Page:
What better way is there to get your daily dose of fresh air than riding a horse down a local trail? However, you shouldn't go out and buy one until you know how to take care of a horse.
Bringing a horse into your family can be a very rewarding experience, but it's also one that requires a lot of care and attention. You can't just stick it in the stable and bring it out whenever you want a ride.
If you've just acquired your first horse, then you'll need to brush up on all the details of caring for them. That includes buying the right equipment, understanding how they communicate, and maintaining their health.
Here's how to take care of a horse and some general tips on horse grooming.
Horse Care for Beginners: The Basics
First-time horse owners are likely to find themselves overwhelmed in the beginning. It's not the same as adopting a dog or a cat, which are much smaller and easier to handle. Your horse depends on your love, care, and commitment to thrive.
You'll need to get all the best equipment you can find and prep your stable before purchasing a horse. There's also the matter of making sure there are dependable resources nearby, such as a horse vet.
Essential Equipment You'll Need
One of the most important horse care tips you'll ever hear is making sure you have all the equipment you need. Some of the things you'll need to buy are horse blankets, boots, bandages, saddles, and stableware.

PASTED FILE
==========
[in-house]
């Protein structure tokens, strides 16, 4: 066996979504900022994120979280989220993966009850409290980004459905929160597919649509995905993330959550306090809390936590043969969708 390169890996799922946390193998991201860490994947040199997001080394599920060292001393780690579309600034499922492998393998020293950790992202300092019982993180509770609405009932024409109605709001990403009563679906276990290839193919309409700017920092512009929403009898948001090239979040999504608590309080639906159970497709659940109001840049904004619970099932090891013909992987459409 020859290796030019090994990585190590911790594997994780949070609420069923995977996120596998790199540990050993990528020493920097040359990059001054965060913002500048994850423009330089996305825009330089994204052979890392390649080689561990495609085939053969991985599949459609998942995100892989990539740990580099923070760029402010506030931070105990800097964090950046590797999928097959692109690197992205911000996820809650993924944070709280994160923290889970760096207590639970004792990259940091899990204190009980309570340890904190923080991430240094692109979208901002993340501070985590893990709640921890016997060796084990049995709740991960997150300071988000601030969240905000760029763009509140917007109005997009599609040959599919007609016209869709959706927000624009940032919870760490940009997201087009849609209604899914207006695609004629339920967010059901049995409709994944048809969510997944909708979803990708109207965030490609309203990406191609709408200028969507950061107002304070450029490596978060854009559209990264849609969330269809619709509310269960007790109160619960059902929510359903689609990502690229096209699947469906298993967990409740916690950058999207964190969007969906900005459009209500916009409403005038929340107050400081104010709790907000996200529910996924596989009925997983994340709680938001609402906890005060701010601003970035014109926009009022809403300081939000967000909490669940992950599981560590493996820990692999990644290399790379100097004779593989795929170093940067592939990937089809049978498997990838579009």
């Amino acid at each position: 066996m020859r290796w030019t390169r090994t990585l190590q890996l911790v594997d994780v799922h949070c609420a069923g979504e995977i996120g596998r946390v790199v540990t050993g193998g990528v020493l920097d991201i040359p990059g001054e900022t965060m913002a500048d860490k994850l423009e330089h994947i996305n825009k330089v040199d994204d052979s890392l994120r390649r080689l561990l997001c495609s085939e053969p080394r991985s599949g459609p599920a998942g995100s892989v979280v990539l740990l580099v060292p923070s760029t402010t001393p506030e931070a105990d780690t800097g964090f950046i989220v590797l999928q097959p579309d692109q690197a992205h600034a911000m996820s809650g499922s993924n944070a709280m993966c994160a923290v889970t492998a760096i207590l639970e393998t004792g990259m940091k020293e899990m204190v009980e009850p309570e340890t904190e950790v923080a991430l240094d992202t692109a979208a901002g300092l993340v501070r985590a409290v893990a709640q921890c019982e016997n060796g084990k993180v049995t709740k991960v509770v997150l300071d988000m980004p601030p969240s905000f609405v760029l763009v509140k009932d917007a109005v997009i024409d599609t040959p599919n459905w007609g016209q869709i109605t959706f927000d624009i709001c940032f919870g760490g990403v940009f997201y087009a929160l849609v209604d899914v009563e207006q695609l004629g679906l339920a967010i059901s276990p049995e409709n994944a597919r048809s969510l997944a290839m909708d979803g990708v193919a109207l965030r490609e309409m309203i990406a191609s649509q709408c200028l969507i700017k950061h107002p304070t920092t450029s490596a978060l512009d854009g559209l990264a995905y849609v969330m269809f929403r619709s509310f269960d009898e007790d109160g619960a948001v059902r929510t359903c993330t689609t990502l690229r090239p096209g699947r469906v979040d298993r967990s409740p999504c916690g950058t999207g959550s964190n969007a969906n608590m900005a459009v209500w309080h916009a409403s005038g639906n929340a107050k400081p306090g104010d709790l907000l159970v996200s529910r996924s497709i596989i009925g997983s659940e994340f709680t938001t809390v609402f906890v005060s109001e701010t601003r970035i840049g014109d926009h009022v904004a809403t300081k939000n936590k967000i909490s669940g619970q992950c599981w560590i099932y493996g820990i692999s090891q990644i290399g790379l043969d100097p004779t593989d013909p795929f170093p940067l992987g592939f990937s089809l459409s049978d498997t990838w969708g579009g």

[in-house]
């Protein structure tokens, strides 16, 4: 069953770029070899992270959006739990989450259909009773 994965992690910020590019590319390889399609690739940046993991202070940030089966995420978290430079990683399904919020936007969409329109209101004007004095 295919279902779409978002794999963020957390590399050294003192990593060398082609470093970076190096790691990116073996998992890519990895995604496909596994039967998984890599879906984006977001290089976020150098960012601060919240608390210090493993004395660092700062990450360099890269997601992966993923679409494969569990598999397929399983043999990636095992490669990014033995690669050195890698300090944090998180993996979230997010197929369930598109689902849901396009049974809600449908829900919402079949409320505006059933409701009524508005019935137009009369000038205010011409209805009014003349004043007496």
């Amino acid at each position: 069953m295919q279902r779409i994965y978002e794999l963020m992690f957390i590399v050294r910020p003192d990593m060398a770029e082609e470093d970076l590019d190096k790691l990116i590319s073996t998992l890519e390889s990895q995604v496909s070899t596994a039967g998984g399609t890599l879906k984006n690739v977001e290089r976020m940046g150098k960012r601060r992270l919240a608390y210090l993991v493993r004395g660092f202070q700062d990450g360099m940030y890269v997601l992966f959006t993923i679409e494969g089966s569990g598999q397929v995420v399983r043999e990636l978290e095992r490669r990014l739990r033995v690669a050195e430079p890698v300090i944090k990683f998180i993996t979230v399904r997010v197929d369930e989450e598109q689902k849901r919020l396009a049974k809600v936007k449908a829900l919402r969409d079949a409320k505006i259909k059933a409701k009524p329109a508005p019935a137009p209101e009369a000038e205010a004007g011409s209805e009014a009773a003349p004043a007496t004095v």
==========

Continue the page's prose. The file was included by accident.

Horse blankets offer a way to keep your steed warm in the middle of a cold winter. They come in a variety of options, such as the stable blanket which is meant for the indoors, and rain sheets that keep off any rain.
Check your local farm goods store for feeding equipment, barn and pasture maintenance tools, and grooming gear.
The stable is where your horse eats, sleeps, and goes when the weather takes a turn for the worse. As such, stable cleaning and maintenance should be an essential part of your daily routine when you own a horse.
Clear out any manure and urine spots morning and night. Make sure their water buckets are cleaned and refilled every day. Replace old bedding and put down some odor control solution or stable disinfectant.
Fly control is another essential stable supply to invest in. Biting insects can cause serious discomfort for your horse and can bring diseases. You can spray your horse with insect repellant spray as well as use a fly rug and fly mask.
Obtain a Horse
Once you have your stable situated and equipment purchased, you can go about finding a horse. For your very first horse, you want to buy one that is well-trained, well-mannered, and has a quiet temperament. An untrained horse could prove a danger to you and your family.
Keep in mind that not all horses are the same size. You should be able to comfortably mount and dismount them without difficulty.
Certain breeds are quiet and more docile than others. There are also some breeds that are more powerful than others. Your instructor should be able to point you to the right kind.